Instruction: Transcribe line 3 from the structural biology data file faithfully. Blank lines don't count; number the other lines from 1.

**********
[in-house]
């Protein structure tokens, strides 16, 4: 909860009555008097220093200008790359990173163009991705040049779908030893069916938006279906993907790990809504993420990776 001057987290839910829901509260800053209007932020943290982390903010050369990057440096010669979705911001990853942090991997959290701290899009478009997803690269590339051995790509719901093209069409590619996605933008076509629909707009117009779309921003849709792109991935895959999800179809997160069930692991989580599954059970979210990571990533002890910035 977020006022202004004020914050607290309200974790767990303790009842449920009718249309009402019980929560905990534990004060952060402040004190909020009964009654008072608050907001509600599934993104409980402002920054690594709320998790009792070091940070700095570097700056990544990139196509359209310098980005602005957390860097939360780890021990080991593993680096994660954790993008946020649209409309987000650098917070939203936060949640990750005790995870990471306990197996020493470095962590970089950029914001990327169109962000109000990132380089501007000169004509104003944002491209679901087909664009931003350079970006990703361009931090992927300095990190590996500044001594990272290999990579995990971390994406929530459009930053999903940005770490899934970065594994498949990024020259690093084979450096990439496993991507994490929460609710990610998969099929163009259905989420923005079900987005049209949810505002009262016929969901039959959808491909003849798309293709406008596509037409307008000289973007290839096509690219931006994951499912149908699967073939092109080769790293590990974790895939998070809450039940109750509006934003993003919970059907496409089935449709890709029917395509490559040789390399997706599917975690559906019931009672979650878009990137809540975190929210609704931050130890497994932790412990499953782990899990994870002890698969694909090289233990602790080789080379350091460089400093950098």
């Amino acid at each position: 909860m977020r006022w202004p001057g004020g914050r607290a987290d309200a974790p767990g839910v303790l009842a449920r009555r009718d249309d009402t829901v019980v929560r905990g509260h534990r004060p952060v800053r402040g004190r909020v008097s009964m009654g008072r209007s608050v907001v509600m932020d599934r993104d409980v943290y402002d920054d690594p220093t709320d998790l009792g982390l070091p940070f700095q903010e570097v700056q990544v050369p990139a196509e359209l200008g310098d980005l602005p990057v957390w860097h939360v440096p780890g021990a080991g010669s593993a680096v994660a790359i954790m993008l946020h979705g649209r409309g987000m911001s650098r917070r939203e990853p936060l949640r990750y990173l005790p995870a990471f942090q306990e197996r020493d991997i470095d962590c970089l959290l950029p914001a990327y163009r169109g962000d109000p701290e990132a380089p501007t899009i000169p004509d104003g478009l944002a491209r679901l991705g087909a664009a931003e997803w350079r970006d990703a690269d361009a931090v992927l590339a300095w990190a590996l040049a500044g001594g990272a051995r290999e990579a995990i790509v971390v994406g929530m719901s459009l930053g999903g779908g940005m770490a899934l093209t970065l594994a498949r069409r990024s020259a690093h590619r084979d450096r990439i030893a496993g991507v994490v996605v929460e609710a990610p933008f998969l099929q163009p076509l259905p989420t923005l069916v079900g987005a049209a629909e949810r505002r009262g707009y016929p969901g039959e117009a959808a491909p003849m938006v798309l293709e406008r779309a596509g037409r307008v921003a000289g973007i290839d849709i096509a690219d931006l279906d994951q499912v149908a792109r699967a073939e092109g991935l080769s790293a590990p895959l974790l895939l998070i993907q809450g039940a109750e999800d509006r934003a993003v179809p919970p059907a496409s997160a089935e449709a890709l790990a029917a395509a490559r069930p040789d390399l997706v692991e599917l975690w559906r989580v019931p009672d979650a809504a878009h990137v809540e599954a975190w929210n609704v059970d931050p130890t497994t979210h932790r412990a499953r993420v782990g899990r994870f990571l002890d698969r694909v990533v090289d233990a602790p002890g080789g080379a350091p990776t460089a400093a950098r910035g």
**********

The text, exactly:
């Amino acid at each position: 909860m977020r006022w202004p001057g004020g914050r607290a987290d309200a974790p767990g839910v303790l009842a449920r009555r009718d249309d009402t829901v019980v929560r905990g509260h534990r004060p952060v800053r402040g004190r909020v008097s009964m009654g008072r209007s608050v907001v509600m932020d599934r993104d409980v943290y402002d920054d690594p220093t709320d998790l009792g982390l070091p940070f700095q903010e570097v700056q990544v050369p990139a196509e359209l200008g310098d980005l602005p990057v957390w860097h939360v440096p780890g021990a080991g010669s593993a680096v994660a790359i954790m993008l946020h979705g649209r409309g987000m911001s650098r917070r939203e990853p936060l949640r990750y990173l005790p995870a990471f942090q306990e197996r020493d991997i470095d962590c970089l959290l950029p914001a990327y163009r169109g962000d109000p701290e990132a380089p501007t899009i000169p004509d104003g478009l944002a491209r679901l991705g087909a664009a931003e997803w350079r970006d990703a690269d361009a931090v992927l590339a300095w990190a590996l040049a500044g001594g990272a051995r290999e990579a995990i790509v971390v994406g929530m719901s459009l930053g999903g779908g940005m770490a899934l093209t970065l594994a498949r069409r990024s020259a690093h590619r084979d450096r990439i030893a496993g991507v994490v996605v929460e609710a990610p933008f998969l099929q163009p076509l259905p989420t923005l069916v079900g987005a049209a629909e949810r505002r009262g707009y016929p969901g039959e117009a959808a491909p003849m938006v798309l293709e406008r779309a596509g037409r307008v921003a000289g973007i290839d849709i096509a690219d931006l279906d994951q499912v149908a792109r699967a073939e092109g991935l080769s790293a590990p895959l974790l895939l998070i993907q809450g039940a109750e999800d509006r934003a993003v179809p919970p059907a496409s997160a089935e449709a890709l790990a029917a395509a490559r069930p040789d390399l997706v692991e599917l975690w559906r989580v019931p009672d979650a809504a878009h990137v809540e599954a975190w929210n609704v059970d931050p130890t497994t979210h932790r412990a499953r993420v782990g899990r994870f990571l002890d698969r694909v990533v090289d233990a602790p002890g080789g080379a350091p990776t460089a400093a950098r910035g």